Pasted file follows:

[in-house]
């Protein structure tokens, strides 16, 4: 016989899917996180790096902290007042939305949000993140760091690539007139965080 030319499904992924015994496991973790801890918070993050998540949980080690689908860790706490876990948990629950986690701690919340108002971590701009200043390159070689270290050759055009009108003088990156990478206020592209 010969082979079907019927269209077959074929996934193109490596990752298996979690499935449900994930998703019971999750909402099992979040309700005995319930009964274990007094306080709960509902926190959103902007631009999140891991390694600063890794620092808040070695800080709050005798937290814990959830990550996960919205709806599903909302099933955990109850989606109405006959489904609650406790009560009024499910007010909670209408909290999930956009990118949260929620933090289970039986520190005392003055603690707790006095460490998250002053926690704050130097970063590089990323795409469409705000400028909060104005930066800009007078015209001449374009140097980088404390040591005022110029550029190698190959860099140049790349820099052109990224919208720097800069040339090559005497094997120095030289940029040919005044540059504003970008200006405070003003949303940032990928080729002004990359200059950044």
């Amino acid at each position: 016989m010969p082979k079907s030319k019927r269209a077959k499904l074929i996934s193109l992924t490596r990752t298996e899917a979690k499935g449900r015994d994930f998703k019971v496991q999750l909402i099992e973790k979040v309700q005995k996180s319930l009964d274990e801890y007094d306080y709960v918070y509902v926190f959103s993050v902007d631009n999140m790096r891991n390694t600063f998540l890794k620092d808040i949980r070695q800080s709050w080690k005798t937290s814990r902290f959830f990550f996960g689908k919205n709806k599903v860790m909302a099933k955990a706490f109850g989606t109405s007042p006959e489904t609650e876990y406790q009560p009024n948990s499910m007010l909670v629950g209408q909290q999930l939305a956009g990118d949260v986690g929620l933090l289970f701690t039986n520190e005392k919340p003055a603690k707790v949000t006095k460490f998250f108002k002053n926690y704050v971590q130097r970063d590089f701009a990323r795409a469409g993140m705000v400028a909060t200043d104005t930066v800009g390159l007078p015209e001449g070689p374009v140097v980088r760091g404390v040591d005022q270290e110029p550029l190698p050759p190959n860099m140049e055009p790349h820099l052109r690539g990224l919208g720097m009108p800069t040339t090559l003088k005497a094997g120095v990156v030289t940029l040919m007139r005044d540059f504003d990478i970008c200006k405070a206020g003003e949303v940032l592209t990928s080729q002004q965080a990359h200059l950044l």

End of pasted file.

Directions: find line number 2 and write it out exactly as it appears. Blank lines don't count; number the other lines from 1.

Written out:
């Protein structure tokens, strides 16, 4: 016989899917996180790096902290007042939305949000993140760091690539007139965080 030319499904992924015994496991973790801890918070993050998540949980080690689908860790706490876990948990629950986690701690919340108002971590701009200043390159070689270290050759055009009108003088990156990478206020592209 010969082979079907019927269209077959074929996934193109490596990752298996979690499935449900994930998703019971999750909402099992979040309700005995319930009964274990007094306080709960509902926190959103902007631009999140891991390694600063890794620092808040070695800080709050005798937290814990959830990550996960919205709806599903909302099933955990109850989606109405006959489904609650406790009560009024499910007010909670209408909290999930956009990118949260929620933090289970039986520190005392003055603690707790006095460490998250002053926690704050130097970063590089990323795409469409705000400028909060104005930066800009007078015209001449374009140097980088404390040591005022110029550029190698190959860099140049790349820099052109990224919208720097800069040339090559005497094997120095030289940029040919005044540059504003970008200006405070003003949303940032990928080729002004990359200059950044």